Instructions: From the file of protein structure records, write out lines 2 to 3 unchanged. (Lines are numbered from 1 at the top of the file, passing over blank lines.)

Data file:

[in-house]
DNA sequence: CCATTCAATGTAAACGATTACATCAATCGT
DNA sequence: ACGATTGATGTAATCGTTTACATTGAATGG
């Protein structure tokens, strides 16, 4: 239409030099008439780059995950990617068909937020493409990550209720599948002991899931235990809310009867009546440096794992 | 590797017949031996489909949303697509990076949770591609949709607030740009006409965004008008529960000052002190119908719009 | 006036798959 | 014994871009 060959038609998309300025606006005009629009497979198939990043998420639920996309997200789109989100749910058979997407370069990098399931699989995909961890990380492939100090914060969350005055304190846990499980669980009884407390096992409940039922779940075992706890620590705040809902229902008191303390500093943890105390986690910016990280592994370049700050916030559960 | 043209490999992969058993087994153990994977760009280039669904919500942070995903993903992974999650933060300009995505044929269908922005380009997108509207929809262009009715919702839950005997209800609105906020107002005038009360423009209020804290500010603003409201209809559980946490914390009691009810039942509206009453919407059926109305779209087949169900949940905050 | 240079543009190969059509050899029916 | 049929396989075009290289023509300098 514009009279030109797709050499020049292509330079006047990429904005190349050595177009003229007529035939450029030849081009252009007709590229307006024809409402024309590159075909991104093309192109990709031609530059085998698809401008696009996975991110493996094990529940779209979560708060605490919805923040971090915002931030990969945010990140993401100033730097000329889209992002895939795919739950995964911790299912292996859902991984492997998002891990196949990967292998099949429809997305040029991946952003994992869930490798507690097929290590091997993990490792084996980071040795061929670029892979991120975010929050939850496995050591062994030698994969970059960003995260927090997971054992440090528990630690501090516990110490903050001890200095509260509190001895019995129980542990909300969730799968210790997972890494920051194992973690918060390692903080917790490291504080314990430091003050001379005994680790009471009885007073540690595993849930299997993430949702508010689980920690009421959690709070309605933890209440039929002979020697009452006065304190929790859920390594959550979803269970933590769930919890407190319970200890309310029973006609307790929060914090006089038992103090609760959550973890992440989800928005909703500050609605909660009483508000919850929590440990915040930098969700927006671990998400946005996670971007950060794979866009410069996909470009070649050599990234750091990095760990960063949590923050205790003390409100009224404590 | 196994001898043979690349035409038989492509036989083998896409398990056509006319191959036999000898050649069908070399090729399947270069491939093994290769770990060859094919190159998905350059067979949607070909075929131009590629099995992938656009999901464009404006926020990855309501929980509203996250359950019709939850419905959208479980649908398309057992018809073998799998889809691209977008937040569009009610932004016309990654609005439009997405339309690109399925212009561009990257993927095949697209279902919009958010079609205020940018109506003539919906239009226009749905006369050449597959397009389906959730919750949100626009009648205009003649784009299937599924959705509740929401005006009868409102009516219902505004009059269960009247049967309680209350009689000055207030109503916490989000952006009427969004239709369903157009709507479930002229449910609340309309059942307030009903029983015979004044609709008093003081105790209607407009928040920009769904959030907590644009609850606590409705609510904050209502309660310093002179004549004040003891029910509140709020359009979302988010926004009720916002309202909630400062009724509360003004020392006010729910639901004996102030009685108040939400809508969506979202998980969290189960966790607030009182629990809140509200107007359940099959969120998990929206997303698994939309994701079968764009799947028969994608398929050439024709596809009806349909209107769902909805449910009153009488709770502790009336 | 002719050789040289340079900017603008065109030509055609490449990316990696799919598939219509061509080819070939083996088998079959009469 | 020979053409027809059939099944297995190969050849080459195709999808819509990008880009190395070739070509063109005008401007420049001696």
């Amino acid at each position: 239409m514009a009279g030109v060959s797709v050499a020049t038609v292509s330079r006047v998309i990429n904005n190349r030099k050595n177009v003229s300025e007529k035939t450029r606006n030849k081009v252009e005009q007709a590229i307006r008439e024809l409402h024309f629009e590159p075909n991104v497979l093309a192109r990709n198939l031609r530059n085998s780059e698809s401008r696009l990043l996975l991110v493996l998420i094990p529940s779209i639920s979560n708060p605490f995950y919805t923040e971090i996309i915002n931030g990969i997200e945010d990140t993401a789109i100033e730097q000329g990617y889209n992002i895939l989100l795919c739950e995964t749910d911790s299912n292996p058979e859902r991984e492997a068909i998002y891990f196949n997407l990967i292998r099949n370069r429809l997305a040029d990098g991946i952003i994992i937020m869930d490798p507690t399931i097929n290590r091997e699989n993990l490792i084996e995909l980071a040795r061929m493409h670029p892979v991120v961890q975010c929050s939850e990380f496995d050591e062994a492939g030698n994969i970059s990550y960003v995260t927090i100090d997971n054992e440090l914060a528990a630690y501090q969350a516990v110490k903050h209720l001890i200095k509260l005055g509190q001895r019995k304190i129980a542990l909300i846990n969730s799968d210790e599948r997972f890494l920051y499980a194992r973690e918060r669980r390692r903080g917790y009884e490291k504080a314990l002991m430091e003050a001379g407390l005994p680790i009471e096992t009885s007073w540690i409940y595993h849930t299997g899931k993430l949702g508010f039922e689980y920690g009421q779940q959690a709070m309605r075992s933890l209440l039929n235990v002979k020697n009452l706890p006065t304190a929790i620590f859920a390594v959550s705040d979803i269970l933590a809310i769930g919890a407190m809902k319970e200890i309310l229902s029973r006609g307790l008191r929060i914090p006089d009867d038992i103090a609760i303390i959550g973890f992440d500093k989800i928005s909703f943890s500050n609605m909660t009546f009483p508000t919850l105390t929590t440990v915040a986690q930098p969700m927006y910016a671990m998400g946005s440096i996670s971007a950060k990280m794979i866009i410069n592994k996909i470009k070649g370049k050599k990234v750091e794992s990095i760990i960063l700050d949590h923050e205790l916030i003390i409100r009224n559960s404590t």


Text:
DNA sequence: CCATTCAATGTAAACGATTACATCAATCGT
DNA sequence: ACGATTGATGTAATCGTTTACATTGAATGG